Tuesday, June 14, 2016

A review on Neoclassical Geek Revival

This is (kind of) a review of Zzarchov Kowolski’s Neoclassical Geek Revival (or NGR).  Zzarchov is the author behind excellent OSR modules like The Gnomes of Levnec, Thulian Echoes and ScenicDunnsmouth.

What astonished me about NGR is [First] that it is a game released back in 2011 that I have never heard about and [Second] that it is a wonderful package of ideas and gaming principles, all of which are amazingly easy to steal for your home games/systems.

This little post is based on NGR’s No Art Version (a 112 pages PDF available from DriveThruRPG - link above).

NGR is clearly inspired by the OSR but it is not (technically) a retroclone. Although I hate the term, you could say it’s a fantasy heartbreaker. It’s definitely Zzarchov’s ideas and esthetics for a generic fantasy game system, but you can clearly see some of its gaming roots.

The book start with rules for “rolling dice” (that definitely are in the spirit of OSR and the first games). My favorite ones are those for limiting bonus, the “?d#” roll (where you roll a dice until getting its maximum result, with a ?d6 meaning you roll a 1d6 until you hit 6) and the inverted die. NGR also uses a chain of dice progression, almost like DCCRPG. There’s also the awesome ‘The Known Rule’, which gives bonus to the players every time the GM has to stop the game session to check for rules in the book (I understood that the same rules forbids players from checking if they can’t remember how a rule works… just roll with it and keep gaming!).

Character creation is simple. Each character has 6 attributes: Strength, Agility, Health, Perception, Intelligence, Charisma and Will (all self-explanatory). Each attribute has a score, a modifier and a die, all used for different stuff (and NGR does uses the score itself, which is good since I believe D&D 3rd/Pathfinder could follow M&M and stop using them). Attributes scores usually vary between 1-20, with 10 being the baseline.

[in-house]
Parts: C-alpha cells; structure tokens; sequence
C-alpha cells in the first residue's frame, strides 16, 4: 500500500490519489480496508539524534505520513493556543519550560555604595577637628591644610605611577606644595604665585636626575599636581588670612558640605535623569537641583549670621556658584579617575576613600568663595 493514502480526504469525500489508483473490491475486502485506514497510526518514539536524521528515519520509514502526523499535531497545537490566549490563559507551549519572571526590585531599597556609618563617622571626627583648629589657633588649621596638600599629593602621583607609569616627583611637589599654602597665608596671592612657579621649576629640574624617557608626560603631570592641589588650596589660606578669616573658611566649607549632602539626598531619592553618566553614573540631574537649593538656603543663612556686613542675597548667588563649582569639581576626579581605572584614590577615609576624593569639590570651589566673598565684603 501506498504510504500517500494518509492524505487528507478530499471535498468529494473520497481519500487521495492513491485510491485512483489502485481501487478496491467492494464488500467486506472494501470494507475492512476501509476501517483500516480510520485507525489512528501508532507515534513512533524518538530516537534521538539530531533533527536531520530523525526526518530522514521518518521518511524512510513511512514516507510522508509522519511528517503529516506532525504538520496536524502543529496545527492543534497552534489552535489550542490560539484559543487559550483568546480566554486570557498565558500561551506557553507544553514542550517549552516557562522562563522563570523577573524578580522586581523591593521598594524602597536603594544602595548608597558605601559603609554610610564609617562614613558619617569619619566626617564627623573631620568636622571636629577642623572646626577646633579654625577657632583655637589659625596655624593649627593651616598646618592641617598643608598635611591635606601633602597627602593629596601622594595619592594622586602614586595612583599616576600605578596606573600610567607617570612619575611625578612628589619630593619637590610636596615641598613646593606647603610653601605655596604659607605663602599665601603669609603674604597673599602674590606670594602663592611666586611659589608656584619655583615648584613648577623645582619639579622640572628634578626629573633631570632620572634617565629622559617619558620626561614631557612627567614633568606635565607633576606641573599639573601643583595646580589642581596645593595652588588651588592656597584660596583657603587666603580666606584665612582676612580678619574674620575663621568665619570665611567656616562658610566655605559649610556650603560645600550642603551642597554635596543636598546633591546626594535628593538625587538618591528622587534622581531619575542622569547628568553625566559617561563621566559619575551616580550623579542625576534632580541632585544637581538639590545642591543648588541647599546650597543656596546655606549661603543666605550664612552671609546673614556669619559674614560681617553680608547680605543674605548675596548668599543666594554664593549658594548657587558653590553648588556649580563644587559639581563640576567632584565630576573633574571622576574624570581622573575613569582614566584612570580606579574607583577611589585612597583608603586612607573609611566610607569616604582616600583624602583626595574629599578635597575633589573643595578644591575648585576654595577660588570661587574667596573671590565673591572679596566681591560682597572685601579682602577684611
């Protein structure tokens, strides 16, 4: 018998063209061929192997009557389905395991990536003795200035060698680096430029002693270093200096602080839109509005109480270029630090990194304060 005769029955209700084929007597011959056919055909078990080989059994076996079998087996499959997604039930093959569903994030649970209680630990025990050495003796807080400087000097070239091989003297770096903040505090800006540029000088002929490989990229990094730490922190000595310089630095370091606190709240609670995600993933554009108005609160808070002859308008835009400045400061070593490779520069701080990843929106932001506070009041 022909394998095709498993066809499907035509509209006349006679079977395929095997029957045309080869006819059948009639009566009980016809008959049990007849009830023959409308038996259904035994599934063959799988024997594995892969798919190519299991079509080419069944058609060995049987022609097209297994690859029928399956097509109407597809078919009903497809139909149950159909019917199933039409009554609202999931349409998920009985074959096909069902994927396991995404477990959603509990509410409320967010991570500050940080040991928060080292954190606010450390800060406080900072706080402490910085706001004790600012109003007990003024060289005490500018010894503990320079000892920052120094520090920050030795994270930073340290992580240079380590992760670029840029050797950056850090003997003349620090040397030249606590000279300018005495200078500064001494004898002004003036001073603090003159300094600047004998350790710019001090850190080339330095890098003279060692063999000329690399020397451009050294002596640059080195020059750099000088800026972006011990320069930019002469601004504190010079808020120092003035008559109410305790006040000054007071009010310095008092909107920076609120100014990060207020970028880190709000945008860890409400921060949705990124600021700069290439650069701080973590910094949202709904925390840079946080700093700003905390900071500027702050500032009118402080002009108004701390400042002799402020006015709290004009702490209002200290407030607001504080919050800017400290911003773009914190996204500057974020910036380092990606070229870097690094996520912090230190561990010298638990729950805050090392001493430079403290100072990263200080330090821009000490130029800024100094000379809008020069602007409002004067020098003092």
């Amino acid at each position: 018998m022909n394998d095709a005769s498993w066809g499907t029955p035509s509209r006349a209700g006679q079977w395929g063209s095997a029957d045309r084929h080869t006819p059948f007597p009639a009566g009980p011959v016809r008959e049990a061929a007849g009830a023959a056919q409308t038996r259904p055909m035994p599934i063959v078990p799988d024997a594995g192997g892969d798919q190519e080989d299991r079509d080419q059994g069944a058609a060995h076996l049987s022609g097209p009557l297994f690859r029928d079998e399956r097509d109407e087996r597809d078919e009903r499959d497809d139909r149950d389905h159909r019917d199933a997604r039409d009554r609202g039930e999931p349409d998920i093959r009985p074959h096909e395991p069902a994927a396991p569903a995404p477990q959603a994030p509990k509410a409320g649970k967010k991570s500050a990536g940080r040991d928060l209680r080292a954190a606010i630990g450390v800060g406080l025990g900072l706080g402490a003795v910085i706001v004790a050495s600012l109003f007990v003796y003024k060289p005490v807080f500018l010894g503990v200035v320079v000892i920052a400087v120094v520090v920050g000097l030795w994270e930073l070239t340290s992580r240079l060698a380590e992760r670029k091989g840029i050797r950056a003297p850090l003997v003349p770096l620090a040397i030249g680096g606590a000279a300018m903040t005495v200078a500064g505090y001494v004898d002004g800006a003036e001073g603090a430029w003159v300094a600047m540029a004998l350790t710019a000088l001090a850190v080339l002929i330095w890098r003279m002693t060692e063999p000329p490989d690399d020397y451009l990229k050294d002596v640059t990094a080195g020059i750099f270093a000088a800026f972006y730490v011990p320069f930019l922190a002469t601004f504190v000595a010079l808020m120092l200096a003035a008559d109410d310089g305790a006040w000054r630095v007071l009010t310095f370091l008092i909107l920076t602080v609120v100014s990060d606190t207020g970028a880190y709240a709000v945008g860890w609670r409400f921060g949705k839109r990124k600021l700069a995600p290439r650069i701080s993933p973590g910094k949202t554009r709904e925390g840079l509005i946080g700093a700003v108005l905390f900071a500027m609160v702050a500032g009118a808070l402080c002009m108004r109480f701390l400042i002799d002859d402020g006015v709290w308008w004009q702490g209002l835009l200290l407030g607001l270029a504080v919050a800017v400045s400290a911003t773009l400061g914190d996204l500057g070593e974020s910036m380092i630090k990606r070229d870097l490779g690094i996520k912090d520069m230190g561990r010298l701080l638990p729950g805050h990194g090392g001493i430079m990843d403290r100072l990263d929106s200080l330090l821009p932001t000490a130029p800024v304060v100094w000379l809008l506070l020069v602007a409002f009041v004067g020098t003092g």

The next step is Species (i.e. Races). We get the usual suspects here: Mankind, Dwarves, Elves, Wee Folk (Halflings, Gnomes etc.) and Wodewose (half-giants, ogres etc.). At first, there’s nothing new here, but Zzarchov’s approach to Species is excellent and illuminating. NGR does not lose its time giving bonus and modifiers for Species. The author believes that a Specie should be foremost about flavor, so he gives them a lot of unique and interesting benefits or drawbacks (all mechanically minor; again, you don’t see bonus/penalties here, which I found excellent). For example, NGR’s Dwarves are color-blind (except for gold, silver and gemstones) and they only age when their skin is exposed to sunlight (and “getting old” for a dwarf means get slowly petrified) – this oozes flavor and I’m tempted to steal it for all my Dwarves henceforth.

Next we’re introduced to a concept that I’ve been trying to implement in my OSR/Pathfinder games since reading games like FATE or I AM ZOMBIE – the Schrodinger’s Character. Basically, you build your character during the first game session, by playing it. It’s an amazing concept, very useful for grognards like me (or just adult gamers in general) which have precious little time for their beloved hobbies due to jobs, daily responsibilities, family etc.

After that we get to the Pie System, which is basically NGR’s approach to a class system. Each character gets a number of “pie pieces” to choose from six options: Warrior, Wizard, Rogue, Bard, Bard, Priest and Fool. The number of pie pieces you place on each “class” dictates how many abilities you gain and your progression.

Each class come with a selection of 6 powers to choose from, besides a Locked Power (which you only get if you pick 4 pie pieces from that class) and rules for the class’s Personal Item (from a Warrior’s trademark item to a Priest’s relic). I won’t lose time with the class details here, except for two: the Bard and the Fool.

NGR’s Bard is my kind of Bard. Forget spellcasting minstrels or cumbersome jack-of-all-trades, NGR’s Bard is a social master. All his abilities are potent social traits and his ‘Personal Item’ are henchmen (Perfect!).